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These are unedited transcripts and may contain errors.

The anti?abuse Working Group commenced on the 8th October 2009 at 4 p.m.:

CHAIR: Hello. And welcome to the RIPE 59 Anti?Abuse session. Thank you all for coming this afternoon. I will try not to create too long a time gap between now and you being able to get ready for the dinner this evening. For that would be a truly terrible thing.

We have a few kind of open discussion bits and a few presentations for you this afternoon and hopefully there should be some interesting conversation generated out of it.

First of all, I am going to say thank you to the RIPE NCC staff, who are doing Jabber and scribe activities and tech activities without whom I would be trying to be in four places at one and our wonderful stenographers without whom I'll try to remember the interesting things you said.

One addition, micro from NomiNet has been added into the agenda at the last moment because he didn't run away from me fast enough, with an interesting presentation about domain locks for fishing reasons and he will talk all about that.

The minutes ?? sorry, the one other thing I absolutely forgot is apologies from my co?chair, Richard Cox, he was all planning to be here this week, but sadly he fell ill at the last moment and so, he won't be joining us. So he sends his apologies on that and hopes to see you all in Prague for RIPE 60.

So, minutes from RIPE 58 were circulated. I don't think there are any comments on them. Unless somebody says now I am going to consider them to be approved, entered, etc., etc.

No? Excellent.

So, part 1, which I think is me doing some talking. The recent discussion on abuse contacts. There was an amount of conversation and there was an amount of conversation elsewhere about methods of people contacting ISPs for abuse reasons, and I have my own opinions on this, but now is not the place where I get to necessarily shout them from the hills, so I was wondering if there was anyone in the room who had any opinions on some of the more recent methods we have seen of talking about abuse and ISPs being contacted about abuse issues. And not specifically talking about the methods used by ABUSICS and the notion of sending an e?mail for every single incident they come across, but I am certainly alluding to methods of that kind. The ISP, from my work, the HEANET, sends out a very small amount of spam and we stop it very quickly. The odd machine is owned and some gets sent out but on a bad day we might get 30 e?mails from ABUSICS. I am guessing there is ISPs out there who get substantially more, auto far larger number of contacts regarding abuse and I am wondering if anyone in the room has any opinions on that, or anyone in the room has any experiences or indeed, any suggestions on how better people might suggest such things. Sadly yes, Marco the microphones are on either side of the room, so there is nothing in the middle.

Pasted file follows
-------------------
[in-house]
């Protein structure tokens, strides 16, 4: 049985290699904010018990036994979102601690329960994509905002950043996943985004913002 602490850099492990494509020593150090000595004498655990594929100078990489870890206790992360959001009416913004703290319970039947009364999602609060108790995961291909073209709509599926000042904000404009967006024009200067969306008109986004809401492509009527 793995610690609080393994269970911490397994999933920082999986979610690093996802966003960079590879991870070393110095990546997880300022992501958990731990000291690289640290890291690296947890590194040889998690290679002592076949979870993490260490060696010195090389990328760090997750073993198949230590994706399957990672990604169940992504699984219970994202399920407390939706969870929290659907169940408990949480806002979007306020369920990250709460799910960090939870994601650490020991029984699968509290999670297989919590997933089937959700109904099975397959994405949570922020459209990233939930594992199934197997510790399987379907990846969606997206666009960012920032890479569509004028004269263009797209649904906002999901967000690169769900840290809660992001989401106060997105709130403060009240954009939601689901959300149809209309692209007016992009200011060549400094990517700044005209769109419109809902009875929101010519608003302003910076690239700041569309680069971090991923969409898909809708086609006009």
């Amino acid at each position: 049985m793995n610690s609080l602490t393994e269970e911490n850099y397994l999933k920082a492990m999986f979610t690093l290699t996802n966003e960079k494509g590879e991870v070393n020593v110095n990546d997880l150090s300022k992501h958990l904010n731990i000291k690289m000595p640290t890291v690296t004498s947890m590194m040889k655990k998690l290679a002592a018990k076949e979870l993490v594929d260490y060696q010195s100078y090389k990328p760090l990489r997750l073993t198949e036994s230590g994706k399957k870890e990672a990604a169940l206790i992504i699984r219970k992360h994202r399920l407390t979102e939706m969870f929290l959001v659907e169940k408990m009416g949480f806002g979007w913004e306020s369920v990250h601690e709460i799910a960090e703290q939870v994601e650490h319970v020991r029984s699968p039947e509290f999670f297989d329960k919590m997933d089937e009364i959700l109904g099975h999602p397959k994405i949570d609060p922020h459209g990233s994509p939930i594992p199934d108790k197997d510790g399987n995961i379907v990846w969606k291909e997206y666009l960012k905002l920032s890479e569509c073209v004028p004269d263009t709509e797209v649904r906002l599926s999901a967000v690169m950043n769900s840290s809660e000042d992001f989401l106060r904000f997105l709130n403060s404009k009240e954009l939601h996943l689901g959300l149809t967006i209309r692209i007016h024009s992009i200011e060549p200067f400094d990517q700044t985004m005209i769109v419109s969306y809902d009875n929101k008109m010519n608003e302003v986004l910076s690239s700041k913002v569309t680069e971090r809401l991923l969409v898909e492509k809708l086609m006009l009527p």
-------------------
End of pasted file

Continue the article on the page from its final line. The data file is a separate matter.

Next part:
MARCO HOGEWONING: It's Marco. Well, just it's an opinion, I did ?? I am one of the authors and people behind the abuse mailbox attribute which was introduced a couple of years ago and I do notice there is, again, an increase in people actually contacting everybody there, and from what I have seen currently, it seems that they are actually looking for admin contacts in the organisation attribute at the moment, and do other people experience that as well, because, again, I guess this keeps oncoming down to educate, educate, educate, educate, and put big signs up somewhere in the RIPE website, maybe use the RIPE labs interface to create some tutorials on how to actually, how to use the RIPE database to get to the correct contacts. But I see it slipping again. When we actually changed database to exclude addresss from standard queries, introduce the abuse mailbox attribute, things got a lot better but recently it's been slipping away again.

AUDIENCE SPEAKER: In fact, I had something to say back the way to ABUSICS, but even this one. I am on the side which ??

CHAIR: Sorry, can you just say your name.

AUDIENCE SPEAKER: /PAFL from SISNET. I am also ?? I am upon both sides. I am also on the side which generates the mail, which reaches the abuse mailboxes and we always try to use the right abuse mailboxes, but we also have to take into consideration that we sometimes have bad experiences with some of the networks or that some contact mailboxes which look perfectly valid, are in fact not. You get a response from mail server that mailbox doesn't work or so. So you have to escalate and try another means.

CHAIR: Right. But your default first action is to ??

AUDIENCE SPEAKER: Use the right box, of course.

CHAIR: Well, I mean, this is the thing. There is I suppose the additional question is we have the abuse mailbox in the object, and it's there, I suppose there is a question as to what level of checking or what level of, I suppose even sanction can be put in place if that address doesn't work, but that's a very much more complicated, very much more complicated thing.

MARCO HOGEWONING: May I respond? I think we went through this discussion a couple of times in detail, and like you said, there is actually not much, what we can do. We have some people showing up, putting objects into the database, and how can we check that ?? of course we can try at the moment to introduce the object. You can try to resolve the domain name, contact the mail server, see if it's actually responding. But it will probably, A, it will take a lot of work actually doing those kind of checks if you enter objects in the database; B, it will make your database perfectly slow. I have seen occasions where those checks simply fail. So you would never get to update your object. And even if we do check on the insertion, you have to basically get back every hour to see if that address is still valid.